Outside, he heard the crude tinkling tunes of an ice-cream van as it drew up near Fisher’s bungalow, reminding Charles of childhood days when such sounds were a beckoning thrill, stirring him to plead with his mother for a shilling to buy an Orange Maid. Or was it only a threepenny bit?

.
The following morning Charles again rose early, abandoning the woman, dead to the world, in Fisher’s bed.

The sun, as yesterday, diffused rather than shone. Only the empty sea would be cold enough. The day was still too young for the holiday yachts: like mosquitoes kissing a millpond, he remembered yesterday’s yachts. He vaguely saw a distant tanker: like a steel-works or, eventually, a breeze-block upon the wide horizon’s tightrope. Or was it becoming a single pirate spice rigger bearing a strange book symbol on its blossoming sail? A blossoming sail, despite the lack of wind.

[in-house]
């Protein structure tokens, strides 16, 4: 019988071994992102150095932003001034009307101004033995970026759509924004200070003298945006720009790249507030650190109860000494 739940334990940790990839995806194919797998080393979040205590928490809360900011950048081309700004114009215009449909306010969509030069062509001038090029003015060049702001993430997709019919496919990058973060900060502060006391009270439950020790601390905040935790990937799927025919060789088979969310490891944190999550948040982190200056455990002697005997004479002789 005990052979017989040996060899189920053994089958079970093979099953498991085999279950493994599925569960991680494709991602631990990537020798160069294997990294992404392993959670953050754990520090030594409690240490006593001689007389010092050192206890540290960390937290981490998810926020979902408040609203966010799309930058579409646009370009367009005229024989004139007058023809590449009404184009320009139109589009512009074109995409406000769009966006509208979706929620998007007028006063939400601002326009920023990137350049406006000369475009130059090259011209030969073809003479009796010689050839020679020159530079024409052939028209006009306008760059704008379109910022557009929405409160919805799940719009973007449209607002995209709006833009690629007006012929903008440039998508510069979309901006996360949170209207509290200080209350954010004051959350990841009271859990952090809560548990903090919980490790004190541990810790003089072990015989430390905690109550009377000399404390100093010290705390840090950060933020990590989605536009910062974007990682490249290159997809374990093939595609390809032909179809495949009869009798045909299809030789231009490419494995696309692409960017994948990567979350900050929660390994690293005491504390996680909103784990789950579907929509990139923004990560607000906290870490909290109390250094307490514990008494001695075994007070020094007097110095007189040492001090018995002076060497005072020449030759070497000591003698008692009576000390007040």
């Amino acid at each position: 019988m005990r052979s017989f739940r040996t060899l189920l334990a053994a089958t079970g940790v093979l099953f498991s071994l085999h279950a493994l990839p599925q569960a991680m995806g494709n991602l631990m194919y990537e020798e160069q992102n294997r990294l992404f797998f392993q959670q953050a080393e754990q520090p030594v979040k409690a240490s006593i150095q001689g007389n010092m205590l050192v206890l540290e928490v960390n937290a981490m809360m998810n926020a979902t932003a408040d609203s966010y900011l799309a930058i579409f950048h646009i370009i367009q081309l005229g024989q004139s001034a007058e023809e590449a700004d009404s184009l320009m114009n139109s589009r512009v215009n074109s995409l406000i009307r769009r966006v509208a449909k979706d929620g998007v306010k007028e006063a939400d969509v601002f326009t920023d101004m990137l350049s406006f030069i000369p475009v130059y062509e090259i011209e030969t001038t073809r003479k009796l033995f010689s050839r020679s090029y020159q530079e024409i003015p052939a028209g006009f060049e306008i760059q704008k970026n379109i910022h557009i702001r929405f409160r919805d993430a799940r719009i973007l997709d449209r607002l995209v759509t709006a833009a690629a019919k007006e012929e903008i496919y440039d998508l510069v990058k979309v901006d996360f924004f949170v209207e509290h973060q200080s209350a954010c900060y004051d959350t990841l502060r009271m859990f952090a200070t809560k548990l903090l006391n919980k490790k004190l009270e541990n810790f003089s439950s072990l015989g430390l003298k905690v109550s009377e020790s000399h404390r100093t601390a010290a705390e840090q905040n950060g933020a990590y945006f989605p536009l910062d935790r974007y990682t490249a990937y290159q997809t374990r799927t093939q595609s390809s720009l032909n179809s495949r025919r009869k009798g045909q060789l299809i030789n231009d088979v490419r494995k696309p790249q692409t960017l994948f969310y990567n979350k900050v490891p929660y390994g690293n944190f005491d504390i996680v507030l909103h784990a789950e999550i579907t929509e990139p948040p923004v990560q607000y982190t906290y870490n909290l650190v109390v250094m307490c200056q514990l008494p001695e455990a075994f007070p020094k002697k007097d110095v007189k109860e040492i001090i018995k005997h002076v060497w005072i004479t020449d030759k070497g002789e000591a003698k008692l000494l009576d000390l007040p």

One golden day some sense would be made of the world, he hoped, as he opened his notebook to copy out his thoughts. Sooner or later, someone might even understand the words he wrote. But, soon, many of the world’s dreary home-lovers would be arriving from all points of the temporal compass, having threaded the ultimate tunnel vision.

Charles chucked the notebook away into the sea and started the day’s first sandcastle, as if Planet Earth were a giant potter’s wheel.

He’d forgotten his own first person singular name. But somehow he remembered the woman’s…

A radio station mast swayed on the horizon.

Full circle upon a private trip was yet one more pirate person.